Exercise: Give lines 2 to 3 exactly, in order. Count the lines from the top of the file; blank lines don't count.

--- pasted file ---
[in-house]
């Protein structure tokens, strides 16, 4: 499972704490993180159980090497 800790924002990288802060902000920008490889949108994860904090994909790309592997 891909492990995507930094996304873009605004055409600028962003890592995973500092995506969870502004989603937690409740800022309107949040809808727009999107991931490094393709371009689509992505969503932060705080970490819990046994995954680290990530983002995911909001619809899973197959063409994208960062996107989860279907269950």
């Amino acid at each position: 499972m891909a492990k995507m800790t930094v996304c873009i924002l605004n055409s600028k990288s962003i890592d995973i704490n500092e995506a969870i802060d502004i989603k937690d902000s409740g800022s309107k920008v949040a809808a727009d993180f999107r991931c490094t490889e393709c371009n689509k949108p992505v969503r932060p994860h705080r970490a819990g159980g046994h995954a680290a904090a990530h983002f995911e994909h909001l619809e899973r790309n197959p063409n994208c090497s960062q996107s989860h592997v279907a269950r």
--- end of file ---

């Protein structure tokens, strides 16, 4: 499972704490993180159980090497 800790924002990288802060902000920008490889949108994860904090994909790309592997 891909492990995507930094996304873009605004055409600028962003890592995973500092995506969870502004989603937690409740800022309107949040809808727009999107991931490094393709371009689509992505969503932060705080970490819990046994995954680290990530983002995911909001619809899973197959063409994208960062996107989860279907269950």
């Amino acid at each position: 499972m891909a492990k995507m800790t930094v996304c873009i924002l605004n055409s600028k990288s962003i890592d995973i704490n500092e995506a969870i802060d502004i989603k937690d902000s409740g800022s309107k920008v949040a809808a727009d993180f999107r991931c490094t490889e393709c371009n689509k949108p992505v969503r932060p994860h705080r970490a819990g159980g046994h995954a680290a904090a990530h983002f995911e994909h909001l619809e899973r790309n197959p063409n994208c090497s960062q996107s989860h592997v279907a269950r």